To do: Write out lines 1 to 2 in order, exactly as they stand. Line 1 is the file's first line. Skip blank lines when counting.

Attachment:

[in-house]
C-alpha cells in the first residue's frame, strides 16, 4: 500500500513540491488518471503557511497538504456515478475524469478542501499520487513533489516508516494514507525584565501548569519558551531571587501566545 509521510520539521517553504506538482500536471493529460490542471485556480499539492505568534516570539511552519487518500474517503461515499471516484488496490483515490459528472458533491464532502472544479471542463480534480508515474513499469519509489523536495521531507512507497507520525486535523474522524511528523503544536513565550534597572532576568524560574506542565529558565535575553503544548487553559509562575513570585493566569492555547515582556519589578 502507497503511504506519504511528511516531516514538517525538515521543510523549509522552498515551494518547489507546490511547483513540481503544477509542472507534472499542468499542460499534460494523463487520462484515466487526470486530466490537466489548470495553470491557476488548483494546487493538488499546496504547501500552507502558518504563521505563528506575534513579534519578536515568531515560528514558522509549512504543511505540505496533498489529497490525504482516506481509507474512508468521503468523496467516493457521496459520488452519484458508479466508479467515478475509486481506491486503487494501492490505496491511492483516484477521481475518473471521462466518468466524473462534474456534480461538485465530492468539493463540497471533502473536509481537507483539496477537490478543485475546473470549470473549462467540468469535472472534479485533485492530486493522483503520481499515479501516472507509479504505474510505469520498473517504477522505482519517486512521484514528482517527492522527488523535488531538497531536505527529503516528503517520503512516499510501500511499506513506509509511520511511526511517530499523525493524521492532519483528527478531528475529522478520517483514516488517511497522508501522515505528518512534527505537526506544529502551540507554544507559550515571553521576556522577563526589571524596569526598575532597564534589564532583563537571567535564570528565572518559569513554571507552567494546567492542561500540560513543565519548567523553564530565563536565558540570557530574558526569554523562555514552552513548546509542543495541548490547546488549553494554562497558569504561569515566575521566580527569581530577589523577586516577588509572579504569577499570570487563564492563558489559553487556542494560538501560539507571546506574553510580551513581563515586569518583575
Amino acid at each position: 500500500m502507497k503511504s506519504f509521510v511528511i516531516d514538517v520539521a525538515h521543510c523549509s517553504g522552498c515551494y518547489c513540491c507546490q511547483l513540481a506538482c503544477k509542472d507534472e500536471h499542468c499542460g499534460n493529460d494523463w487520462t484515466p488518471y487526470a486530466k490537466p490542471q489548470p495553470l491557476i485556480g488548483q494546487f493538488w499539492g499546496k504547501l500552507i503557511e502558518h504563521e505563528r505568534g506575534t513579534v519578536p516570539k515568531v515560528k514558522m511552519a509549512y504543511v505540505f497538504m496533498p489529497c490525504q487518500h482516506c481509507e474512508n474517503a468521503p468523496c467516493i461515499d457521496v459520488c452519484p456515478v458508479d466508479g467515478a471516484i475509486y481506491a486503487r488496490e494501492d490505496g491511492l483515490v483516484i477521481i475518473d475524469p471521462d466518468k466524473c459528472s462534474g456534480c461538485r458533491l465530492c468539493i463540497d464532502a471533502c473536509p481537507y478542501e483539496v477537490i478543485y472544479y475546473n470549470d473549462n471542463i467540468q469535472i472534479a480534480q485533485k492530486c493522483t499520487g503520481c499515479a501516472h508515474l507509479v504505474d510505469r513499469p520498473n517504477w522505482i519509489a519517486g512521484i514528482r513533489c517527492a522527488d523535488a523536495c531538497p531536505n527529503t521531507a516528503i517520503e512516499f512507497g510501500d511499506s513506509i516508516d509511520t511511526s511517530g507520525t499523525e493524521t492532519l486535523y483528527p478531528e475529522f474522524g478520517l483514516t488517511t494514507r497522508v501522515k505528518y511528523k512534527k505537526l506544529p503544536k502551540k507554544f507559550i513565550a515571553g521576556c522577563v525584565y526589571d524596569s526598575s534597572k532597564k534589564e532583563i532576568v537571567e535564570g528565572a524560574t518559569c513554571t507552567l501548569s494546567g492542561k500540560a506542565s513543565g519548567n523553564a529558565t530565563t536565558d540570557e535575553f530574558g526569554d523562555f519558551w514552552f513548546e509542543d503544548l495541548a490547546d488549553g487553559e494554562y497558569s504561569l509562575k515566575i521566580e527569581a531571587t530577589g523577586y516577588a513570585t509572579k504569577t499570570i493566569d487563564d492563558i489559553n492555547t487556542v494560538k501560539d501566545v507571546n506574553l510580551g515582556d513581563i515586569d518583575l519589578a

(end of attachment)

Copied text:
[in-house]
C-alpha cells in the first residue's frame, strides 16, 4: 500500500513540491488518471503557511497538504456515478475524469478542501499520487513533489516508516494514507525584565501548569519558551531571587501566545 509521510520539521517553504506538482500536471493529460490542471485556480499539492505568534516570539511552519487518500474517503461515499471516484488496490483515490459528472458533491464532502472544479471542463480534480508515474513499469519509489523536495521531507512507497507520525486535523474522524511528523503544536513565550534597572532576568524560574506542565529558565535575553503544548487553559509562575513570585493566569492555547515582556519589578 502507497503511504506519504511528511516531516514538517525538515521543510523549509522552498515551494518547489507546490511547483513540481503544477509542472507534472499542468499542460499534460494523463487520462484515466487526470486530466490537466489548470495553470491557476488548483494546487493538488499546496504547501500552507502558518504563521505563528506575534513579534519578536515568531515560528514558522509549512504543511505540505496533498489529497490525504482516506481509507474512508468521503468523496467516493457521496459520488452519484458508479466508479467515478475509486481506491486503487494501492490505496491511492483516484477521481475518473471521462466518468466524473462534474456534480461538485465530492468539493463540497471533502473536509481537507483539496477537490478543485475546473470549470473549462467540468469535472472534479485533485492530486493522483503520481499515479501516472507509479504505474510505469520498473517504477522505482519517486512521484514528482517527492522527488523535488531538497531536505527529503516528503517520503512516499510501500511499506513506509509511520511511526511517530499523525493524521492532519483528527478531528475529522478520517483514516488517511497522508501522515505528518512534527505537526506544529502551540507554544507559550515571553521576556522577563526589571524596569526598575532597564534589564532583563537571567535564570528565572518559569513554571507552567494546567492542561500540560513543565519548567523553564530565563536565558540570557530574558526569554523562555514552552513548546509542543495541548490547546488549553494554562497558569504561569515566575521566580527569581530577589523577586516577588509572579504569577499570570487563564492563558489559553487556542494560538501560539507571546506574553510580551513581563515586569518583575